XIV Jornadas Interescuelas/Departamentos de Historia > Actas > Historia Universal: de la Antigüedad al mundo medieval > Prácticas sociales, rituales y planos discursivos en el Cercano Oriente antiguo
Mesopotamian Early Dyanstic Bull-Lyres
Renate Marian van Dijk.
XIV Jornadas Interescuelas/Departamentos de Historia. Departamento de Historia de la Facultad de Filosofía y Letras. Universidad Nacional de Cuyo, Mendoza, 2013.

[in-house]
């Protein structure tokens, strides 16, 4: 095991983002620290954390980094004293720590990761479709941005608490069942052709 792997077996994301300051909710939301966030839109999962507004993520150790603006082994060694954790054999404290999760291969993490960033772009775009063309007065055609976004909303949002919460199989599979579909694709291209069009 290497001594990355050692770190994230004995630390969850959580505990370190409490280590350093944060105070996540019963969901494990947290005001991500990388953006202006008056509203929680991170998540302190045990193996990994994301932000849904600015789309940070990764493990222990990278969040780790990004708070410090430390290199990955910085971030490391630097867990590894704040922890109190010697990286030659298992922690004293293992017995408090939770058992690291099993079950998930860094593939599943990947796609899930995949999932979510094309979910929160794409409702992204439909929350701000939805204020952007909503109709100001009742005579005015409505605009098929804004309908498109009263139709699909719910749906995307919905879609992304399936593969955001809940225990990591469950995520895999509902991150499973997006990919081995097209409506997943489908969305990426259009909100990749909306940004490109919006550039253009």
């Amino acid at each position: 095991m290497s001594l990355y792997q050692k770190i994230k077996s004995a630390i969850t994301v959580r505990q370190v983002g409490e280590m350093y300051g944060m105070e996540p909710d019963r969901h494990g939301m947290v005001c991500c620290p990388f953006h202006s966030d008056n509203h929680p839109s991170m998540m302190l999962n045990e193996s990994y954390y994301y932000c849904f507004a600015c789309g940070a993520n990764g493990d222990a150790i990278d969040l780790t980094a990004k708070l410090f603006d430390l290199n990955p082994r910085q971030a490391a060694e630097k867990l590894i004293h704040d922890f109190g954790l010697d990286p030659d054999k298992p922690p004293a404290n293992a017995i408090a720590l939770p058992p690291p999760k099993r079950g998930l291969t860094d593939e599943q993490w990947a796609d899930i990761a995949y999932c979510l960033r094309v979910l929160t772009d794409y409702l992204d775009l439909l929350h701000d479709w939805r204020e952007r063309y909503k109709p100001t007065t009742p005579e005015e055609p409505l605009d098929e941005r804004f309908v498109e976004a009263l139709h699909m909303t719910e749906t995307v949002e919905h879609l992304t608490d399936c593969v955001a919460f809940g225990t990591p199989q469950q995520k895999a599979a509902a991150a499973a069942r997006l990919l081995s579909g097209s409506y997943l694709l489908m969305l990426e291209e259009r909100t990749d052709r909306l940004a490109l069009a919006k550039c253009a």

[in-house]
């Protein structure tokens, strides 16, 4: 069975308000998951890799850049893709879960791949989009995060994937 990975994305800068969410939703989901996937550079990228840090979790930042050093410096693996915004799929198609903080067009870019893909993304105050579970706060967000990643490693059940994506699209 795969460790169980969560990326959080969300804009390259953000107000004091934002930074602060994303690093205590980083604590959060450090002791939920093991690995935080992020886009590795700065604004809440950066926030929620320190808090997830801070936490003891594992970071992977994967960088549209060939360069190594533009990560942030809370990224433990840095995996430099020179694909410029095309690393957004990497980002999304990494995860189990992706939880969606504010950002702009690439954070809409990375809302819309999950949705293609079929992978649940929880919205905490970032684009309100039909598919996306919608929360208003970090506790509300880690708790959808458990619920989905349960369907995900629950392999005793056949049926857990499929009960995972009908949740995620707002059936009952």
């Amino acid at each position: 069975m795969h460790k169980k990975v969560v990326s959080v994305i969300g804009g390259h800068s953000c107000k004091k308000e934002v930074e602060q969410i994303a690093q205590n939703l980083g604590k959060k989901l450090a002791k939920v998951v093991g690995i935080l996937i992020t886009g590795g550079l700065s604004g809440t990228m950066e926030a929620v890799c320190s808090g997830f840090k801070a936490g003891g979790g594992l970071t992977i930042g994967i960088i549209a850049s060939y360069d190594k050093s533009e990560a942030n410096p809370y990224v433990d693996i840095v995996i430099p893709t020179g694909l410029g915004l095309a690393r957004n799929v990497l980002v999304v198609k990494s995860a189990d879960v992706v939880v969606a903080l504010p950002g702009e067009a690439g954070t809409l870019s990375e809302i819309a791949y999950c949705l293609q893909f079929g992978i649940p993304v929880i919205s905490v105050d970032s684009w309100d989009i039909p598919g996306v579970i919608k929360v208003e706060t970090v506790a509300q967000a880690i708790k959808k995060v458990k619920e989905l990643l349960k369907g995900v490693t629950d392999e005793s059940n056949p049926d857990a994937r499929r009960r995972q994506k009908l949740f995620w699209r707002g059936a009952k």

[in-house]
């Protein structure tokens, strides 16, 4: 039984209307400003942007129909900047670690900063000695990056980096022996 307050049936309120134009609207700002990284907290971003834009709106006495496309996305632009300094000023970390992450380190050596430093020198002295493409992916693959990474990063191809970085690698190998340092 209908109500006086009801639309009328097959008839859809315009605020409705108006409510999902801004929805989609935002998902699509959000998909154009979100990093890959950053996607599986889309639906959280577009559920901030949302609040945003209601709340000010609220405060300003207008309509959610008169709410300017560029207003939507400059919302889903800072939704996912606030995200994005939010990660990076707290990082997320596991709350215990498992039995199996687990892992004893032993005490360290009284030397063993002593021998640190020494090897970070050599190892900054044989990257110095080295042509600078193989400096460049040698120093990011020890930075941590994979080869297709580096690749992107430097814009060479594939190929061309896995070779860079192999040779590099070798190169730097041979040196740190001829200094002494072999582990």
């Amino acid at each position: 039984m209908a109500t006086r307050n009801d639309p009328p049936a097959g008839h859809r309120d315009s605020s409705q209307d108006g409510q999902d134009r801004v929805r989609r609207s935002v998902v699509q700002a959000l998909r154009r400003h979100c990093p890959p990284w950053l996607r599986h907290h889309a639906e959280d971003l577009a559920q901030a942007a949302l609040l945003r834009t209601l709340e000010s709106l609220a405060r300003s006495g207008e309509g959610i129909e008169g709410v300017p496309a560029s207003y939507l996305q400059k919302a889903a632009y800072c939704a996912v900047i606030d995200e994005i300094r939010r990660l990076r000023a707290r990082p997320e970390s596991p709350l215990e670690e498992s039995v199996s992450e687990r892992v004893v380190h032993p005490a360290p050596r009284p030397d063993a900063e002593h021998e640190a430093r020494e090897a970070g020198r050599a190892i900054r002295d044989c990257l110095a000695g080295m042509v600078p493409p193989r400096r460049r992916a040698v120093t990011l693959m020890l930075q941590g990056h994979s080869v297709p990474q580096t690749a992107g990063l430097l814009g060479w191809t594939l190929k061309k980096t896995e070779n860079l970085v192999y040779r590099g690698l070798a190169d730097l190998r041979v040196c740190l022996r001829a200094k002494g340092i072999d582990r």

ResumenAmongst the most famous artefacts of Early Dynastic Mesopotamia are the lyres excavated in the Royal Tombs at Ur. These were made to resemble bulls, with the sound box of the instrument forming the abstract body and with an attached protome in the form of a bull’s head which was rendered in a more realistic style. Only four such lyres have been reconstructed, but more bull’s head protomes were excavated at the site. Additionally, although no other lyres with bulls’ heads have been excavated anywhere in Mesopotamia, bull’s head protomes have been found at several sites, indicating that their existence and use was not restricted to Ur. Depictions of furniture from this period are known with bulls’ feet, but never with attached decorative bulls’ heads - this form of decoration appears to have occurred first in Mesopotamia during the Neo-Assyrian period. Also, representations of bull-lyres are known from the iconography of the period, depicted on cylinder seals as well as in other media. This suggests that the other bulls’ head protomes were also originally attached to musical instruments. Examples of simple, unadorned lyres exit, both in the archaeological record and in iconography. This suggests that the more elaborate bull-lyres were of some social or ritual significance. The sound lyres produced was compared to a bull’s lowing, which was considered to be a beautiful sound (De Schaunsee 2002:76), but this does not explain why some lyres were made to represent the bull but others weren’t. The bull was a symbol of strength, power and virility across the ancient Near East from the earliest periods, and was also associated with certain gods (van Dijk 2011), but what significance do the bull-lyres have? The known examples of bull-lyres - both archaeological and iconographic - will be studied in an attempt to ascertain any deeper meaning. The archaeological context of the excavated bull-lyres and bull’s head protomes can give insight into the social significance of the bull-lyres. The iconographic context in which the bull-lyres are found in pictorial representations can aid in identifying both a social and ritual aspect to their use. Textual references will be used to elucidate and support conclusions drawn from the archaeological and iconographic evidence.